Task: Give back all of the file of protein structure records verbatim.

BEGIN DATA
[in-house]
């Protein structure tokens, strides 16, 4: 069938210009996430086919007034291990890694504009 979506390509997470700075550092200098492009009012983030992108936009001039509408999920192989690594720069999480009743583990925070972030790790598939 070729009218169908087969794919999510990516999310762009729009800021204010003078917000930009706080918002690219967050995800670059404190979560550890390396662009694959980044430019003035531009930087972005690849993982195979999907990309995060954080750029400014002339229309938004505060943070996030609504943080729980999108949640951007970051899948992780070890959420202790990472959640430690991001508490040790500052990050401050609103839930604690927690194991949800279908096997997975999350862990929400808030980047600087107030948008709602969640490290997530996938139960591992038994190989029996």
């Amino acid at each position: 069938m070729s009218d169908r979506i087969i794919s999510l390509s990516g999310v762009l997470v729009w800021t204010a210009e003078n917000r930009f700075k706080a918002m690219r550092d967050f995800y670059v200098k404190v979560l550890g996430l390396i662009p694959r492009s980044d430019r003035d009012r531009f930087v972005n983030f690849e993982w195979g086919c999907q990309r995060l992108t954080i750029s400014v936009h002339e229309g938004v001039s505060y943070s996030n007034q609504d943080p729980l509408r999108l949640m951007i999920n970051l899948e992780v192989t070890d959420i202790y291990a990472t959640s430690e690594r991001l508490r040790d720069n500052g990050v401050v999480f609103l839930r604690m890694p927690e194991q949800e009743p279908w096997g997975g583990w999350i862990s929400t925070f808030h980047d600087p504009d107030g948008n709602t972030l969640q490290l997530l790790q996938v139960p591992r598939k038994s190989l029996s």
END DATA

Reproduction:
[in-house]
């Protein structure tokens, strides 16, 4: 069938210009996430086919007034291990890694504009 979506390509997470700075550092200098492009009012983030992108936009001039509408999920192989690594720069999480009743583990925070972030790790598939 070729009218169908087969794919999510990516999310762009729009800021204010003078917000930009706080918002690219967050995800670059404190979560550890390396662009694959980044430019003035531009930087972005690849993982195979999907990309995060954080750029400014002339229309938004505060943070996030609504943080729980999108949640951007970051899948992780070890959420202790990472959640430690991001508490040790500052990050401050609103839930604690927690194991949800279908096997997975999350862990929400808030980047600087107030948008709602969640490290997530996938139960591992038994190989029996």
């Amino acid at each position: 069938m070729s009218d169908r979506i087969i794919s999510l390509s990516g999310v762009l997470v729009w800021t204010a210009e003078n917000r930009f700075k706080a918002m690219r550092d967050f995800y670059v200098k404190v979560l550890g996430l390396i662009p694959r492009s980044d430019r003035d009012r531009f930087v972005n983030f690849e993982w195979g086919c999907q990309r995060l992108t954080i750029s400014v936009h002339e229309g938004v001039s505060y943070s996030n007034q609504d943080p729980l509408r999108l949640m951007i999920n970051l899948e992780v192989t070890d959420i202790y291990a990472t959640s430690e690594r991001l508490r040790d720069n500052g990050v401050v999480f609103l839930r604690m890694p927690e194991q949800e009743p279908w096997g997975g583990w999350i862990s929400t925070f808030h980047d600087p504009d107030g948008n709602t972030l969640q490290l997530l790790q996938v139960p591992r598939k038994s190989l029996s």